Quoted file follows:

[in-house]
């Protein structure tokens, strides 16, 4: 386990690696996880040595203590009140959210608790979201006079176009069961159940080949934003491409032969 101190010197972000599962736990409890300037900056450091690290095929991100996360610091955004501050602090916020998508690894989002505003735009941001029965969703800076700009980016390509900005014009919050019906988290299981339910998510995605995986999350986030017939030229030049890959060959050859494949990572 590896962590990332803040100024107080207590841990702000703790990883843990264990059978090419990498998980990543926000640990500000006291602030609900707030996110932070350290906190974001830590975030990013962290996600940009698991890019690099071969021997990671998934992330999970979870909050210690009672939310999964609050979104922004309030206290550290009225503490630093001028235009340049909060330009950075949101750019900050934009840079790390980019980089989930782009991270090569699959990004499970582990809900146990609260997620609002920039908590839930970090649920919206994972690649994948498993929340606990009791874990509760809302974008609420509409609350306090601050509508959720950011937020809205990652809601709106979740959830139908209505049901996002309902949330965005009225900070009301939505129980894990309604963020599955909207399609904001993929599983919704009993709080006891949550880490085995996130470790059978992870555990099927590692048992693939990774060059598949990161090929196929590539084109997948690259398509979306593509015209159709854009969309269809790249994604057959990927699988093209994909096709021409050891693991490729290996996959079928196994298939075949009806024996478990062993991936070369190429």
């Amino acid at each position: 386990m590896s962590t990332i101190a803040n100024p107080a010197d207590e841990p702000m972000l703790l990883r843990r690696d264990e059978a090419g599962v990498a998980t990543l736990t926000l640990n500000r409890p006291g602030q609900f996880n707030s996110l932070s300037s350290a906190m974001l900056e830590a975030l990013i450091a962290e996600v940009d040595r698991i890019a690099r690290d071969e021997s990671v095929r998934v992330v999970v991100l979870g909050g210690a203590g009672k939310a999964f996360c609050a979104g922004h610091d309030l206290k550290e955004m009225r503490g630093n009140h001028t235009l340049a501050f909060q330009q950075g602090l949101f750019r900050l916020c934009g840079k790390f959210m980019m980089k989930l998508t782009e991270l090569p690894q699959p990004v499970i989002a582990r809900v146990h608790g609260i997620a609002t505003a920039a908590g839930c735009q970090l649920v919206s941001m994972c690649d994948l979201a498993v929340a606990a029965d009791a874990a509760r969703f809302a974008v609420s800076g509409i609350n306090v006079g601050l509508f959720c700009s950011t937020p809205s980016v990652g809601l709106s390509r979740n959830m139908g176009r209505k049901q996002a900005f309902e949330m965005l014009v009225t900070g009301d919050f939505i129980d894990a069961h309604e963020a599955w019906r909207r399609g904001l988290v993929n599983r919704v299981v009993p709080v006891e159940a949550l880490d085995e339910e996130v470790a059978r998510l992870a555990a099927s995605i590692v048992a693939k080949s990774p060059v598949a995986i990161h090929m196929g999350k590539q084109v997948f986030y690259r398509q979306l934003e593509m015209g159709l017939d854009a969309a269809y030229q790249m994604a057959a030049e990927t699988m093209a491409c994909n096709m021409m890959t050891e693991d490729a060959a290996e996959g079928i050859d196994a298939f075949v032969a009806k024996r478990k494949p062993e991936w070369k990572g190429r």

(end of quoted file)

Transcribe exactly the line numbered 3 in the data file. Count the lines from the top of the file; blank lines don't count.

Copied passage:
């Amino acid at each position: 386990m590896s962590t990332i101190a803040n100024p107080a010197d207590e841990p702000m972000l703790l990883r843990r690696d264990e059978a090419g599962v990498a998980t990543l736990t926000l640990n500000r409890p006291g602030q609900f996880n707030s996110l932070s300037s350290a906190m974001l900056e830590a975030l990013i450091a962290e996600v940009d040595r698991i890019a690099r690290d071969e021997s990671v095929r998934v992330v999970v991100l979870g909050g210690a203590g009672k939310a999964f996360c609050a979104g922004h610091d309030l206290k550290e955004m009225r503490g630093n009140h001028t235009l340049a501050f909060q330009q950075g602090l949101f750019r900050l916020c934009g840079k790390f959210m980019m980089k989930l998508t782009e991270l090569p690894q699959p990004v499970i989002a582990r809900v146990h608790g609260i997620a609002t505003a920039a908590g839930c735009q970090l649920v919206s941001m994972c690649d994948l979201a498993v929340a606990a029965d009791a874990a509760r969703f809302a974008v609420s800076g509409i609350n306090v006079g601050l509508f959720c700009s950011t937020p809205s980016v990652g809601l709106s390509r979740n959830m139908g176009r209505k049901q996002a900005f309902e949330m965005l014009v009225t900070g009301d919050f939505i129980d894990a069961h309604e963020a599955w019906r909207r399609g904001l988290v993929n599983r919704v299981v009993p709080v006891e159940a949550l880490d085995e339910e996130v470790a059978r998510l992870a555990a099927s995605i590692v048992a693939k080949s990774p060059v598949a995986i990161h090929m196929g999350k590539q084109v997948f986030y690259r398509q979306l934003e593509m015209g159709l017939d854009a969309a269809y030229q790249m994604a057959a030049e990927t699988m093209a491409c994909n096709m021409m890959t050891e693991d490729a060959a290996e996959g079928i050859d196994a298939f075949v032969a009806k024996r478990k494949p062993e991936w070369k990572g190429r």